"Premeditation means that the act was thought out beforehand for some length of time, however short . . . ." State v. Conner, 335 N.C. 618, 635, 440 S.E.2d 826, 835 (1994), cert. denied, ___ U.S. ___, 139 L. Ed. 2d 134 (1997). "Deliberation means an intent to kill, carried out in a cool state of blood, in furtherance of a fixed design for revenge or to accomplish an unlawful purpose and not under the influence of a violent passion, suddenly aroused by lawful or just cause or legal provocation." Id. at 635, 440 S.E.2d at 836.
    In this case, defendant presented little more than alibi evidence. He claimed he was elsewhere, alone, when the murder occurred. There was eyewitness evidence to the contrary. This evidence depicts defendant as walking calmly and deliberately toward Waymon Gore's mobile home with a rifle in one hand and a jugful of unidentified liquid in the other. Defendant walkedright by Florence Gore and into the mobile home. Florence heard no altercation. She heard only Waymon's cry, "No, don't!" followed by a loud thud. Seconds later, as calmly and deliberately as he came, defendant walked away with the rifle in his hand. As the mobile home quickly became engulfed in a fire accelerated by some liquid fuel, defendant turned back to have a look before he went on his way. The evidence further showed that defendant killed Waymon Gore in an uncommonly vicious manner.
    This evidence establishes that defendant acted with premeditation and deliberation when he murdered Waymon Gore. In the face of all the circumstantial evidence of premeditation and deliberation, the fact that defendant and Waymon Gore may have had a prior friendly relationship, standing alone, did not warrant an instruction on second-degree murder. This is particularly so because defendant's case rested entirely on an alibi defense. See State v. Larrimore, 340 N.C. 119, 157-58, 456 S.E.2d 789, 809-10 (1995).
    [3]Finally, defendant argues that the trial judge impermissibly expressed an opinion during the trial, that the trial court's statements undermined the credibility of defendant's evidence, and that a new trial is required. The statements in question were made by the trial judge when he sustained objections by the State to the introduction of hearsaystatements, of which defendant was the declarant, by witnesses for the defense. The trial court explained that it was sustaining the objections because the statements that the defense attempted to elicit were "self[-]serving." On two occasions, the trial judge offered more elaborate explanations to the jury:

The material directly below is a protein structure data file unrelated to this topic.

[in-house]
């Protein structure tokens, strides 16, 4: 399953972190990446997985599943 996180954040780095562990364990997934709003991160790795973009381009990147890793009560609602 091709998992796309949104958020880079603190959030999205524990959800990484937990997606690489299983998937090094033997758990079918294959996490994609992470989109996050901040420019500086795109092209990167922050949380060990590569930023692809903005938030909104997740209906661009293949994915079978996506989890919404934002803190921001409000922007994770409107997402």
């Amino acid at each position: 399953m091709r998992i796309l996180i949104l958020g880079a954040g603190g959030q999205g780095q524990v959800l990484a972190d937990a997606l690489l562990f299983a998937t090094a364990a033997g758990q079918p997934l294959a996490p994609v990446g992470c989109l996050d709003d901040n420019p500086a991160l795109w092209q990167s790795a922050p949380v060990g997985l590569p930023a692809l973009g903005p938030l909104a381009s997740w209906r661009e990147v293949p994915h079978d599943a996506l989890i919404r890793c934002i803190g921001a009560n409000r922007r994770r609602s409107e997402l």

Ladies and Gentlemen of the Jury, we have a rule of evidence in respect to declarations by the Defendant, at least at this stage of the trial, that is commonly described as being self serving [sic]. And those objections are sustained on that rule of evidence.
        . . . .
            Ladies and Gentlemen of the Jury, let me explain to you the rule -- self serving [sic] rule just for your benefit, because there have been numerous rulings on that.

            The rule of evidence of self serving [sic] declarations of a Defendant is based upon the theory of not permitting a Defendant to place evidence of his position through third parties because those statements or declarations would not be subject to examination by the opposing side. And that's the underlying theory behind it.

    The propriety of the court's evidentiary rulings is not before us. It is the statements made by the trial court in connection with those rulings which, defendant claims, characterized his declarations as "self[-]serving," undermined his credibility and the credibility of all the defendant's evidence, and unfairly prejudiced him.
    The trial court made several evidentiary rulings by utteringlittle more than the phrase, "self[-]serving." When the trial judge gave the jury a more detailed explanation of his rulings, he made it clear that they were based on a purported rule of evidence, the rule of evidence of self-serving declarations of defendants. We find no reasonable possibility that defendant would have been acquitted had the trial judge not said, "self[- ]serving." See N.C. Gen. Stat. § 15A-1443 (1997).
    Defendant's conviction of burning an uninhabited house, 96 CRS 1413, is vacated.
    No error as to defendant's conviction of first-degree murder, 96 CRS 1412.
    Judges EAGLES and HUNTER concur.